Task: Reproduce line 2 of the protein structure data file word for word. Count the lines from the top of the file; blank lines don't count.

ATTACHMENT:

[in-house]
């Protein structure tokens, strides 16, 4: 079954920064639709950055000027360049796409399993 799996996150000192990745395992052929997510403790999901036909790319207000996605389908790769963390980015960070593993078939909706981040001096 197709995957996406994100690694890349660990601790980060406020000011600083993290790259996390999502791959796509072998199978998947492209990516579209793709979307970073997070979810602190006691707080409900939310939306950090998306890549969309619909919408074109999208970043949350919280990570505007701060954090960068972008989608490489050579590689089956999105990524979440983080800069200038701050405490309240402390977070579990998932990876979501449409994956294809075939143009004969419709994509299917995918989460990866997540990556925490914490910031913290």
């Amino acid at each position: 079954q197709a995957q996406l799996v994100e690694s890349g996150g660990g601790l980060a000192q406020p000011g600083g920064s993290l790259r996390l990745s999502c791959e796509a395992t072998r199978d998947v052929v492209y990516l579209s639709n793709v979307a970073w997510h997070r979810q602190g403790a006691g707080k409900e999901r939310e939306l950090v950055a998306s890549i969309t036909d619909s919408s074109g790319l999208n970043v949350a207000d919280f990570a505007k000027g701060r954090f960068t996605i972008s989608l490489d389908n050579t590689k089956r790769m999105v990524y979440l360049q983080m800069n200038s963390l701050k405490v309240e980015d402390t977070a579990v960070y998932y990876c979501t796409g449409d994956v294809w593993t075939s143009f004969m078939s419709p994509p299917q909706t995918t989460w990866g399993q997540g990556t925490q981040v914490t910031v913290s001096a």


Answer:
């Protein structure tokens, strides 16, 4: 079954920064639709950055000027360049796409399993 799996996150000192990745395992052929997510403790999901036909790319207000996605389908790769963390980015960070593993078939909706981040001096 197709995957996406994100690694890349660990601790980060406020000011600083993290790259996390999502791959796509072998199978998947492209990516579209793709979307970073997070979810602190006691707080409900939310939306950090998306890549969309619909919408074109999208970043949350919280990570505007701060954090960068972008989608490489050579590689089956999105990524979440983080800069200038701050405490309240402390977070579990998932990876979501449409994956294809075939143009004969419709994509299917995918989460990866997540990556925490914490910031913290």